Lonnie Mack described his music as “a little bit of everything. There’s a country, blues, rock ’n’ roll, all the way down to some bluegrass and a little Cajun with some uptown jazzy stuff mixed in.” No matter the genre, it was clear that Mack, who was born Lonnie McIntosh in West Harrison, Indiana, on July 18, 1941, was a guitarist’s guitarist. His first two singles, 1963’s “Memphis” and “Wham!,” laid the groundwork for blues-rock and influenced generations of players, including Eric Clapton, Jimmy Page, Jeff Beck, Duane Allman, Dickey Betts, and, most notably, Stevie Ray Vaughan, who co-produced Mack’s 1985 comeback album, Strike Like Lightning. (via: PremireGuitar)
Although notable commercial success was periodic and fleeting, Mack’s early-’60s recordings became rock guitar trendsetters. They raised the bar for rock guitar proficiency, helped propel the electric guitar to the top of soloing instruments in rock, and were prototypes for the genres of blues-rock and Southern rock.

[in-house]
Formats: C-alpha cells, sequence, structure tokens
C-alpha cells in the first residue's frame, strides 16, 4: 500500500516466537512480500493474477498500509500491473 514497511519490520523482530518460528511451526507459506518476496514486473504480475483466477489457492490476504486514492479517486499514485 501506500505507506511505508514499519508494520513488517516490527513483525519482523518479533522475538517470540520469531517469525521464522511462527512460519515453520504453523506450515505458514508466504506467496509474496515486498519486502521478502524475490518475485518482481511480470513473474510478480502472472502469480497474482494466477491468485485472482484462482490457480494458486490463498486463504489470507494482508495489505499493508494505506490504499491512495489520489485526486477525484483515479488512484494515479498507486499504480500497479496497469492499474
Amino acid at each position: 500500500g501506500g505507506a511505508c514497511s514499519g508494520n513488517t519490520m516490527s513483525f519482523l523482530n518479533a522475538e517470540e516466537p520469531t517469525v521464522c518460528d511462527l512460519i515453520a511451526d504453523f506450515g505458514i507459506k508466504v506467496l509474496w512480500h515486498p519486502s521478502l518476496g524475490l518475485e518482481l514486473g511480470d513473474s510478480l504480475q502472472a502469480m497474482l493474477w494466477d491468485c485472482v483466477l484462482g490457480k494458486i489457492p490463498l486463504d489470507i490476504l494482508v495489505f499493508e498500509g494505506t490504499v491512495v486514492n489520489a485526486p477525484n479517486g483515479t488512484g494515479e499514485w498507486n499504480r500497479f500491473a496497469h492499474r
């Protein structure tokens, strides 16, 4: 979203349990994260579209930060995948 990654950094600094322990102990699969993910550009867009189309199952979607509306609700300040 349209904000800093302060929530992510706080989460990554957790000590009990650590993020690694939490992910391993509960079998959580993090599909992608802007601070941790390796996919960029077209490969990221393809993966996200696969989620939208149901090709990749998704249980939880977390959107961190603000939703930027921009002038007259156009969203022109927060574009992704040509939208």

Blues is a musical genre known as the folklore of African-American musicians. Its origins are associated with the southern states of the USA, that is the region conventionally called the “deep south”. The very name of the genre (sadness, despair) is related to its nostalgic form, also in the textual layer. Blues pieces touch male-female relationships as well as feelings and emotions (love, loneliness, faithfulness, jealousy). However, blues performers often sing about freedom, work and travel. The songs also feature social criticism relating mainly to racial inequality and political issues.
Many artists are inspired by blues music and combine it with other styles. In this way, such musical mergers as punk blues, soul blues or blues rock. The popularity of this genre in the USA has led to the emergence of regional varieties, such as Louisiana, New Orleans, Texas and Detroit blues. There are also factions characteristic of other countries – British blues and African blues.